12. 30 seconds to visualize it it, and 30 seconds with a calculator.

    Interesting answer, and I’m wondering if there’s a quicker, simpler way to do it.

  13. A couple of seconds to figure out how to do it and a couple of minutes wrestling with imperial units. Nice puzzle.

  14. Got it.

    Hint: a cylinder has zero Gaussian curvature.

    Has not calculated the answer though as it is against my religion to use imperial units.

    1. Now that you mention Gauss, another hint: Instead of maths, go to the toilet. Unroll the toilet paper. Take the cylinder and scissors…

    2. Not sure what you all are talking about; all I used was Pythagorean Theorem. I got what I think is a very reasonable answer.

  15. takes within a minute if you know the formula (because of all the multiplication by 12), more if you need to derive the formula

  16. Yep, think I’ve got it. Seems too easy in some ways, but questions are easy when you know the answer, aren’t they?

  17. Goodness! This is an old one; at least 100 years old. Use of imperial units probably means it’s partly been brought up to date, so don’t complain.

  18. Hmm, I got a very ugly number (imperial or not), so based on the comments I think my answer must be wrong….

  19. About a minute to work it out and type it in. Rolled off the cuff, to mix metaphors.

    I don’t agree that the units make this particularly harder.

    Surprising solution!

  20. I did this the hard (Pythagorean) way with pen and paper in about five minutes, only to see a blindingly obvious answer that I’m still not sure if I believe…!

    1. I too solved it with help from the greek mathematician, but I can’t figure out why the answer is what it is.

  21. Aha! I’ve figured it out, and so I have another column which will give you a similarly nice answer:

    Column height = 200 metres
    Column circumference = 50 metres
    Spiral goes around the column 3 times.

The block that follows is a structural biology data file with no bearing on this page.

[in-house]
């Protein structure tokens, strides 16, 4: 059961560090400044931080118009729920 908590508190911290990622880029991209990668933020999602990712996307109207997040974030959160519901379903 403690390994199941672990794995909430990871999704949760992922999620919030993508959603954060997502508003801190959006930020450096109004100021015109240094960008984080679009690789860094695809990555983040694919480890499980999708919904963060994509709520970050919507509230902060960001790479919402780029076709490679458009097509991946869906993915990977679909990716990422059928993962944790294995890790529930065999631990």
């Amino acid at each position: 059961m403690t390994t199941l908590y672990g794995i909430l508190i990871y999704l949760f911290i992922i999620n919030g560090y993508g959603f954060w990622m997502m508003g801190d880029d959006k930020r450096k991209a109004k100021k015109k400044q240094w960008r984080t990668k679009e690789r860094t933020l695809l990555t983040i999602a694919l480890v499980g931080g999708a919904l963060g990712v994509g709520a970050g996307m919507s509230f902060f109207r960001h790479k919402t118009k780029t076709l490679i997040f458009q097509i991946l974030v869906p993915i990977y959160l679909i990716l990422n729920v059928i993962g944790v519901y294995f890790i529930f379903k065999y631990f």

How long is the garland?

    1. Nice Point…

      Or it is just a spiral gland, horizontally spriralling around the foot of the column, which in turn simplifies the calculation (when assuming a very small diameter of the gland ;-)… It is not said in the question that the gland is wrapped as shown in the picture….. from top to bottom..

  22. Or, try:
    column height of 200 metres
    Column circumference of 5 metres
    Spiral goes around the column 9 times.
    How long is the garland?

  23. I enjoyed that! Ten seconds of horror at such a nasty problem, one flash of insight, about thirty seconds of mental arithmetic. Yeah, I’m old and British enough to do feet and inches in my head.

  24. I instantaneously knew how to solve it, so i lost interest to acutally calculate and cope with the imperial system… Then i couldn’t avoid to ask myself which diameter the gland has, and if the space it is located in is acutally euclidic..

  25. I got a straight forward answer and a too complicated one. One is slightly more than a furlong the other is a good few chains and poles and perches more. I think both maybe wrong.

  26. Spotted the method immediately. Took a couple of minutes to do the maths, mostly because of the imperial units.

  27. As soon as it got mathematical my brain dribbled out of my ears and ran and hid in the corner. Counting thousands of pounds at my work and balancing spreadsheets/ledgers/stocktaking etc. and I’m fine – show me a mathematical puzzle, hell no.

  28. I think I have it. I remember a way of calculating the length of a helix using parametric equations, but somehow I doubt that’s the answer Richard is looking for. I found a much simpler and more elegant solution using some basic geometry.

  29. Ah. Spent a long while trying to calculate it in feet and dealing with annoying rounding errors. Try inches, its much easier!

  30. I had no clue how to do this, read some of the responses and came up with my own (simple) solution. Have no idea if it’s correct but it IS a nice round number in inches!